In the second half of our trip, we traveled to cities located on the southeastern part of the island. Here in the towns of Ragusa, Noto, Modica, Syracuse, and Catania we encountered buildings, in particular churches constructed in the baroque style. The Sicilian baroque style arouse after a massive earthquake in the 17th century. From the total destruction caused by this natural disaster, the local inhabitants gained the opportunity to rebuild their homes according to the then fashionable baroque ideals. In particular, Sicilian baroque is best known for its theatricality. The elaborate three-tiered, concave church facades adorned with elaborate Corinthian columns and other recognizable curves and flourishes inescapably attract one’s eye. In many ways, the ornateness of Baroque architecture presents itself as a reflection of the heavenly splendor of God; its richness a defiant reaction to the simplicity propounded by Protestantism.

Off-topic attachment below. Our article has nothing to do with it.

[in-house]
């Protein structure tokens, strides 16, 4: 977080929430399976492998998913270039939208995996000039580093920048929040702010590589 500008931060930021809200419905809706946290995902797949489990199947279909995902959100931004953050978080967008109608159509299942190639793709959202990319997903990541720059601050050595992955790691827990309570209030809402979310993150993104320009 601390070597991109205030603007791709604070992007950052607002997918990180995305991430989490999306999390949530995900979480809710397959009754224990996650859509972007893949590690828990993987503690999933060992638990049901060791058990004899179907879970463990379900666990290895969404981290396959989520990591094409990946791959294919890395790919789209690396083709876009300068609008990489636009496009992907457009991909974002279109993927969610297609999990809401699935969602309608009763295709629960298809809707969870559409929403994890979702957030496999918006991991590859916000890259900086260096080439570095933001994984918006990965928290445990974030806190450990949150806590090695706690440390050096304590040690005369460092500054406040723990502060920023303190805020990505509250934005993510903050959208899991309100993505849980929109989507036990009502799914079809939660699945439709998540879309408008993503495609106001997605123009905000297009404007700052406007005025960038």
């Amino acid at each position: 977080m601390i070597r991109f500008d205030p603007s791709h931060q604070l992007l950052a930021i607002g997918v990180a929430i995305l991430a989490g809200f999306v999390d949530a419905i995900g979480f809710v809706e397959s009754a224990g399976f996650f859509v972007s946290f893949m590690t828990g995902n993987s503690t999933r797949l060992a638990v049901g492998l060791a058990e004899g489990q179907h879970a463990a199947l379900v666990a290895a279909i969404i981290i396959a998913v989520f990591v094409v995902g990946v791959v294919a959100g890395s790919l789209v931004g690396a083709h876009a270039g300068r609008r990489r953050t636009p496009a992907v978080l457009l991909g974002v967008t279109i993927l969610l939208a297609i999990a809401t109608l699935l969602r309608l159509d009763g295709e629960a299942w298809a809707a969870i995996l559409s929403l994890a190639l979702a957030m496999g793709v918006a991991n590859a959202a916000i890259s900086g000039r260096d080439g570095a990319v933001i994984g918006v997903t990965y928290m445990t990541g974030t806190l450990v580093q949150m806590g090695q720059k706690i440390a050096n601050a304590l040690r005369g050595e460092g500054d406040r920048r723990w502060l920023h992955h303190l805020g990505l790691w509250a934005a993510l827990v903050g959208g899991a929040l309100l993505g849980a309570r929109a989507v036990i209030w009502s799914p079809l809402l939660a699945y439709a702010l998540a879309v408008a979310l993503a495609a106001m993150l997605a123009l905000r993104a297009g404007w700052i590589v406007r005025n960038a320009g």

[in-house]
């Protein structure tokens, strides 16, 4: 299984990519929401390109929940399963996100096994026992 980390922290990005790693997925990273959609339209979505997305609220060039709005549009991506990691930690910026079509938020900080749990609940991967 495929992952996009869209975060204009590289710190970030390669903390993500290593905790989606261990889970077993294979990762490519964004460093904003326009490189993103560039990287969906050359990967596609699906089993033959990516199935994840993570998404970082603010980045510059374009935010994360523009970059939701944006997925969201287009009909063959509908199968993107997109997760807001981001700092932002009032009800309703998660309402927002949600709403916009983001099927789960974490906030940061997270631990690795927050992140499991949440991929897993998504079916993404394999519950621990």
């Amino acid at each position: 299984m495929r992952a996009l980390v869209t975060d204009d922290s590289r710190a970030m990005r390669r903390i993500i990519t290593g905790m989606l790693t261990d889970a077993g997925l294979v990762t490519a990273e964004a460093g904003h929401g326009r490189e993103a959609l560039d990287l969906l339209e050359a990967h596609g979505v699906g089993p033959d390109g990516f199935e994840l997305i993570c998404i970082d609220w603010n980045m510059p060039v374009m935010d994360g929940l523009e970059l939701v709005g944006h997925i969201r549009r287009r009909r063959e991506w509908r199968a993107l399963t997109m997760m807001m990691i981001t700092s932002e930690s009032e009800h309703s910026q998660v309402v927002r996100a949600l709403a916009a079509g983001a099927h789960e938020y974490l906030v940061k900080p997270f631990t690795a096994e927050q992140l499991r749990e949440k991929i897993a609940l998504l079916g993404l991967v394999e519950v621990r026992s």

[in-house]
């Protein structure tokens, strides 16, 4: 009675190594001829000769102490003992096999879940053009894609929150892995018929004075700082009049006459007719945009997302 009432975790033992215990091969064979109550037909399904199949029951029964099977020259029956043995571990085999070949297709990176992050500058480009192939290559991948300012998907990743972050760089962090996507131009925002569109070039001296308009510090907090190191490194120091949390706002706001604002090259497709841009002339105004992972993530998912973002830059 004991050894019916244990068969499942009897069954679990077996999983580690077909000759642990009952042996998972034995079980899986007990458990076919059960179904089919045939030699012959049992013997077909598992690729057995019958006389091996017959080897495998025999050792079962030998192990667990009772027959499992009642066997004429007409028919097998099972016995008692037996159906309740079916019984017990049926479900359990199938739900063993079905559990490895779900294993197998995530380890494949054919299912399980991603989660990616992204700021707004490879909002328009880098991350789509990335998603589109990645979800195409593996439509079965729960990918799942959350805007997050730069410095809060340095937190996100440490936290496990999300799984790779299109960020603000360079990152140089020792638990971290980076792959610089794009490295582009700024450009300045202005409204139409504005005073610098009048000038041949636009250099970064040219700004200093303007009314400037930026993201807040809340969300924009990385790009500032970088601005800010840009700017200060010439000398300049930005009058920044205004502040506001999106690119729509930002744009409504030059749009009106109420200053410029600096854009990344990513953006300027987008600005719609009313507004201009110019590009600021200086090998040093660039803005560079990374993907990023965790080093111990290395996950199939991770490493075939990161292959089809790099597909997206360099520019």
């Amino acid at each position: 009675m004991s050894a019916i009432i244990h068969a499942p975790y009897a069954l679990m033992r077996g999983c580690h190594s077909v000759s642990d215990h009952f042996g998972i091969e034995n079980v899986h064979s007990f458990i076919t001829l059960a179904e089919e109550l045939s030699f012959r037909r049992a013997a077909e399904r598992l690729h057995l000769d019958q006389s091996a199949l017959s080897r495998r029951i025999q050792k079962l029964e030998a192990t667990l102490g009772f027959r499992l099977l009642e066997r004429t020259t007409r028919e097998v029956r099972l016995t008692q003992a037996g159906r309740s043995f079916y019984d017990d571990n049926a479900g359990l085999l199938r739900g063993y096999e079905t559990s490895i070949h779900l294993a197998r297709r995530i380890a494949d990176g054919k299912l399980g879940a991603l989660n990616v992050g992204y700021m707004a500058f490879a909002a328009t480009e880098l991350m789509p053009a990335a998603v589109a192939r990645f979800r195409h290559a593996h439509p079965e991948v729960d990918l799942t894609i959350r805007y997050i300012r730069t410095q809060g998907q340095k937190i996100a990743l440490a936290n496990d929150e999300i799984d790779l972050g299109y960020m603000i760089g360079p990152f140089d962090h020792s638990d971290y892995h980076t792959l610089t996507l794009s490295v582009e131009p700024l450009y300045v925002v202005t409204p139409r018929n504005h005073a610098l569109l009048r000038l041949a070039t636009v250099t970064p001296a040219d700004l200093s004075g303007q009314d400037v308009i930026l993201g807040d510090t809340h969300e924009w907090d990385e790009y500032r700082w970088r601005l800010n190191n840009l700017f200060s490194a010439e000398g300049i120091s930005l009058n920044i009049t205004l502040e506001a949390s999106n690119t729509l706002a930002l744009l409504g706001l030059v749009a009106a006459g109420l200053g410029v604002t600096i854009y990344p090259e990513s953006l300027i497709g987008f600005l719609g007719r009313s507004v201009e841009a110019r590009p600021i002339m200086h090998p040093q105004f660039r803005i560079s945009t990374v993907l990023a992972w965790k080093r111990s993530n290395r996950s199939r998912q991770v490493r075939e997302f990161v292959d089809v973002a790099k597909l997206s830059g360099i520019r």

Additionally, it was interesting to see the distinct building materials used to construct the different churches. There was a great variety of local stone used; from the warm, honey-colored stone in Ragusa to the dark volcanic rock in Catania, located just beneath Mt. Etna’s snowy peak.